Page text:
UK Labour leader Ed Miliband embarrassed by U.S. adviser's gaffe
LONDON (Reuters) - U.S. political adviser David Axelrod spelt British opposition leader Ed Miliband's surname wrongly in a Tweet on Friday erroneously linking to a spoof account that pokes fun at his new client instead.
The gaffe, which came down to Axelrod, a former adviser to President Barack Obama, putting an extra 'l' in the Labour party leader's surname, delighted British Prime Minister David Cameron's Conservative party who sought to make political capital from the mistake.
"Labour's latest guru @davidaxelrod gets Ed Miliband's name wrong in tweet - DOH! £300k (300,000 pounds)a year for this?," the party's central office wrote in a Tweet, mischievously asking whether Axelrod had actually met the real Miliband.
Axelrod, who swiftly fixed the spelling mistake, has been in London meeting Miliband and the Labour party for the first time since being hired by them to offer strategic advice ahead of a national election next year.
To compound Miliband's discomfort, the former Obama adviser unwittingly linked to a spoof account on Twitter which mocks the real Miliband and once included a false announcement of his resignation.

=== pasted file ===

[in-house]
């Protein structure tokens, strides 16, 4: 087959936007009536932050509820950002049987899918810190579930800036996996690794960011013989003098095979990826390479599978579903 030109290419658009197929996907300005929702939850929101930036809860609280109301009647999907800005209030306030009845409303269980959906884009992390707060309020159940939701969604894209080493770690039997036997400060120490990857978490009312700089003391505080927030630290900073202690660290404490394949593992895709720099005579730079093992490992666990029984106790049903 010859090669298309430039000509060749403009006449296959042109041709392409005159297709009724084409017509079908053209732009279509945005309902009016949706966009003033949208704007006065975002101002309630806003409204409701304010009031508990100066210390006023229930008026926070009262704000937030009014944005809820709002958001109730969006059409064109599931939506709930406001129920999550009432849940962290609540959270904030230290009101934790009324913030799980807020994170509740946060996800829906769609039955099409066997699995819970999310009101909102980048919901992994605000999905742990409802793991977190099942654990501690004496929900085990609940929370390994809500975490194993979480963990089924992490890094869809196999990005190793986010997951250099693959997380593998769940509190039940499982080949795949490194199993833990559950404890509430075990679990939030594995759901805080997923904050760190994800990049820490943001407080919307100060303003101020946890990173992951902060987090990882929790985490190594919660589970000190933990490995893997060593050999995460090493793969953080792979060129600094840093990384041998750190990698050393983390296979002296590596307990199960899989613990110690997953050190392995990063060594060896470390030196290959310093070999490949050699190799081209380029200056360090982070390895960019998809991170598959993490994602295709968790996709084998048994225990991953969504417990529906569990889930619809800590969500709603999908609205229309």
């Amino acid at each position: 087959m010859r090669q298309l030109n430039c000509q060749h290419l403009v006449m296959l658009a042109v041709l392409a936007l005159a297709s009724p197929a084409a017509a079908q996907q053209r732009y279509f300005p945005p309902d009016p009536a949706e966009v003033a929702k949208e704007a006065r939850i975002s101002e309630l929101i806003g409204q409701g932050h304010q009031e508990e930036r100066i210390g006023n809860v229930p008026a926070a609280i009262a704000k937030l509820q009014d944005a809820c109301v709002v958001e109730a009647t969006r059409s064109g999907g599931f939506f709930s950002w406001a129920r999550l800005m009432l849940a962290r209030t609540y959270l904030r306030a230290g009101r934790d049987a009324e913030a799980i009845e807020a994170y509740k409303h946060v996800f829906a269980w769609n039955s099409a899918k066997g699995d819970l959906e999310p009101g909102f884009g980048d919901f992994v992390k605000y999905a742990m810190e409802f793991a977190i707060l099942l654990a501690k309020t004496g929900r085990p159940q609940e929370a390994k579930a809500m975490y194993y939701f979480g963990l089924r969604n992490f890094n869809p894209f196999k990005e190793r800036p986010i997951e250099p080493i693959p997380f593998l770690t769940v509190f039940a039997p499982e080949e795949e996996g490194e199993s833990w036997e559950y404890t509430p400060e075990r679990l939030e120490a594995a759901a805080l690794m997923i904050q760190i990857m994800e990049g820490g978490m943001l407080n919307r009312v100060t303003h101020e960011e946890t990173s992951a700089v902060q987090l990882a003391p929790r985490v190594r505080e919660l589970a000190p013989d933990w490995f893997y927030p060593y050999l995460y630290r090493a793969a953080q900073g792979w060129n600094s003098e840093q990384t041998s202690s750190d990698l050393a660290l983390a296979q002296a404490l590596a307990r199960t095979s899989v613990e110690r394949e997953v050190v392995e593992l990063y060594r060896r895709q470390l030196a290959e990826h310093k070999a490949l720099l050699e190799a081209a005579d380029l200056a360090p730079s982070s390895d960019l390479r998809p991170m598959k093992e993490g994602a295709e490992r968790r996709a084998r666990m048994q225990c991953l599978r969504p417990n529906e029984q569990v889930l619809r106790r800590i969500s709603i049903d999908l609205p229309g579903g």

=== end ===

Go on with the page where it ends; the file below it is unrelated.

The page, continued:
Miliband, who is hoping to win local and European elections next week and next year's national election, was asked what he made of Axelrod's error in an interview.
"That's the perils of Twitter. I've been the victim of bad tweeting myself. That's the kind of thing that happens," Miliband told BBC radio.
The incident comes at a difficult time for Miliband after the Conservatives overhauled his party's lead in the opinion polls for the first time in more than two years earlier this month, shifting the media's focus onto his leadership skills.
Cameron's Conservatives have also hired a former Obama adviser - Jim Messina.
(Reporting by Andrew Osborn; Editing by Guy Faulconbridge)
- Nurse defies Ebola quarantine with bike ride; negotiations fail |
- Suspect in Pennsylvania police ambush captured after seven-week manhunt |
- Global shares jump, yen slumps as BOJ cranks up stimulus |
- Oil price declines have small-cap shale investors scrambling
- Japan's central bank shocks markets with more easing as inflation slows